Moderated Discussion Areas
ContinuousWave: Whaler Repairs/Mods
|Author||Topic: Water pumps/Impellors|
posted 04-08-2002 08:54 PM ET (US)
What is the timeline that one should use to determine whether or not a water pump/impellor needs to be replaced. Do you approach it like changing oil in the car???
I have a 1994 yamaha 225 I bought new and have done very little maintenence to it since I bought it over 8 years ago...other than the usual winterizations. Also checked the owners manual for guidence and found notta. Thanks for all responses.
posted 04-08-2002 10:03 PM ET (US)
I would make sure to change the impellor & lower unit oil.I like to change mine every 2 yrs. If the lower unit oil is milky, you've probably got leaky seal which needs replacing. New spark plugs also.
posted 04-08-2002 11:48 PM ET (US)
About 300 hours or every two seasons is a good rule of thumb for an impellor. A strong telltale stream is an indicator it's in good shape.
posted 04-09-2002 11:09 AM ET (US)
the engine currently has a very strong stream.....question is how do you tell when its about to go or beginning to fail. Also what does a service call usually run to replace the impellor and the thermostat, something else I was told should be replaced.
posted 04-09-2002 03:39 PM ET (US)
I bought a used 1992 Evinrude and I ran the hell out of it for another 6 years. Never replaced anything but plugs. If the stream of water is still strong, keep your money! You would probably have to run in shallow water full of sand or crushed shells a lot, or run the engine out of water to need impellor replacement. Dealers love to cash in on our fear. Do however replace the lower unit oil about every 50 hours! This is a do-it-your-selfer.
posted 04-09-2002 06:25 PM ET (US)
Jimithing...My opinion, change it. It really isn't that big a job to do it yourself. Get the shop manual from the library and see if it's within your capabilities. I just did mine, first time and had no problems. You really cannot tell when it's gonna fail, and it doesn't take too many overheats to kill a nice big motor.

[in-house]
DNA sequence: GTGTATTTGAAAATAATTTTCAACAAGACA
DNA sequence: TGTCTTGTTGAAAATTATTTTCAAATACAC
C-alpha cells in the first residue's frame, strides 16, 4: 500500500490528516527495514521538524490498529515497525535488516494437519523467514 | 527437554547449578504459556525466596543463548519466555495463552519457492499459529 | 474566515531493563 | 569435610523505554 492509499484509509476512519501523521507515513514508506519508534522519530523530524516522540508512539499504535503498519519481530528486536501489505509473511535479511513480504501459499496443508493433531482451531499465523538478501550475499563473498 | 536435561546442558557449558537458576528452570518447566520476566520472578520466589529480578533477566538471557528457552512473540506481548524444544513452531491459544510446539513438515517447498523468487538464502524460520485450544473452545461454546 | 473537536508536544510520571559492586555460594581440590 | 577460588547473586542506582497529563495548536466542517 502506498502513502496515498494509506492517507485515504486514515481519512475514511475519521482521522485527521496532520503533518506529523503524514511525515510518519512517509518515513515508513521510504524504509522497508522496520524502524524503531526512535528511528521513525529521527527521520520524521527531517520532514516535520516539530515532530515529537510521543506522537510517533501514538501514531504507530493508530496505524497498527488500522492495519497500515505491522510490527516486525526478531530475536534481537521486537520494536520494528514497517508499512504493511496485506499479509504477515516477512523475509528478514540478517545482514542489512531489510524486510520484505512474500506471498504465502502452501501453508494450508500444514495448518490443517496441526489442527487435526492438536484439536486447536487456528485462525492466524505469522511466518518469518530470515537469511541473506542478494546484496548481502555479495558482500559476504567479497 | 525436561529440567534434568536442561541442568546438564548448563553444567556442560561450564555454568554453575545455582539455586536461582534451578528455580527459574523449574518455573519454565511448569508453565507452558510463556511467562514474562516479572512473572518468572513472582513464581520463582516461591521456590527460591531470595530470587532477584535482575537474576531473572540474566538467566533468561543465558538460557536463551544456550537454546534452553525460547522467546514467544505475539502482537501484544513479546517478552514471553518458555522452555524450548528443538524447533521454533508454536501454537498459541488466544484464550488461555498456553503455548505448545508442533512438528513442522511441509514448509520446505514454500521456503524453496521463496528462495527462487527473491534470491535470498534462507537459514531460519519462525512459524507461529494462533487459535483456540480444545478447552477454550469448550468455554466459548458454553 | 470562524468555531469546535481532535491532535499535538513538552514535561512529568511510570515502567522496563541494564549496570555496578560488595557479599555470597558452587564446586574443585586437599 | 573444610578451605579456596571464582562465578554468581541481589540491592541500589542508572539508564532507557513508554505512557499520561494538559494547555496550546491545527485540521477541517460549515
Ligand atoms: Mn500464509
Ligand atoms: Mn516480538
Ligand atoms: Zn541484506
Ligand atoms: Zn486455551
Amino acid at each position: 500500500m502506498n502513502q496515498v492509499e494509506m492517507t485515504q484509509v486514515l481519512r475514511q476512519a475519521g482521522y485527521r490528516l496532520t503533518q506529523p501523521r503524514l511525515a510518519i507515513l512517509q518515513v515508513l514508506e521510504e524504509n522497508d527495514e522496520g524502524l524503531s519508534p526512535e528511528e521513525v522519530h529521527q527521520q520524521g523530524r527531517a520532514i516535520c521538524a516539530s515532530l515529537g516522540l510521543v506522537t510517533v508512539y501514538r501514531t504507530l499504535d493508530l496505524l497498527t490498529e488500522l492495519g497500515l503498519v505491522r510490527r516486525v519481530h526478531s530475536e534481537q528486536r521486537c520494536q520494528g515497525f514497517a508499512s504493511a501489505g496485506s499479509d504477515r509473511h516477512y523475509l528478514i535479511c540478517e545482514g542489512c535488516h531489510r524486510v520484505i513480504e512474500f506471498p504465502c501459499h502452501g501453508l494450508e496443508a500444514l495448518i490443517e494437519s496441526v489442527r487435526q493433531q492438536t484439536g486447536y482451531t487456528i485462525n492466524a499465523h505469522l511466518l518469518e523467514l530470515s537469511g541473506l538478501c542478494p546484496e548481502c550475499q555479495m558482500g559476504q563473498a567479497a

|John from Madison CT||
posted 04-09-2002 08:21 PM ET (US)
One of the reason you change the impeller is to make sure the lower unit bolts are not corroded and able to come out easily.
If you go by the impeller's ability to pump water, come the day when you finally need an impeller, which can take 15 years, you can find all those 5-6 bolts corroded in place. Same applies to the drive shaft and it's spline. I've seen them completely rusted to the powerhead, unable to drop down.
At that point you deal with a major problem.
It's worth dropping the lower unit every 2-3 years and putting a sealant on the threads of the bolts. Take care to properly grease the drive shaft spline too. (not too much grease)
The '89 Yamaha I got last fall, never had the impeller changed in it's 13 years of life. It pumped tons of water. Luckily the bolts came right out after all those years. Thank god it was a freshwater engine.
posted 04-09-2002 09:14 PM ET (US)
I'm just changing mine now and as John points out one of the bolts was corroded pretty badly and was a little struggle getting the lower unit off. It's been about 7-8 years since I changed it last.
BTW, my impression has been I don't have many hours (relatively) for 8 years use but the impellor and insert were just fine.
I just installed an hour meter but I think I'll be doing this every 2-3 years from now on. It's a piece of cake job really.
posted 04-09-2002 09:16 PM ET (US)
Chip and John have it right! Great advice guys! happy Whalin'... Clark... Spruce Creek Navy
posted 04-10-2002 09:36 AM ET (US)
Good stuff. All very good advice and I will heed it......Thanks again.
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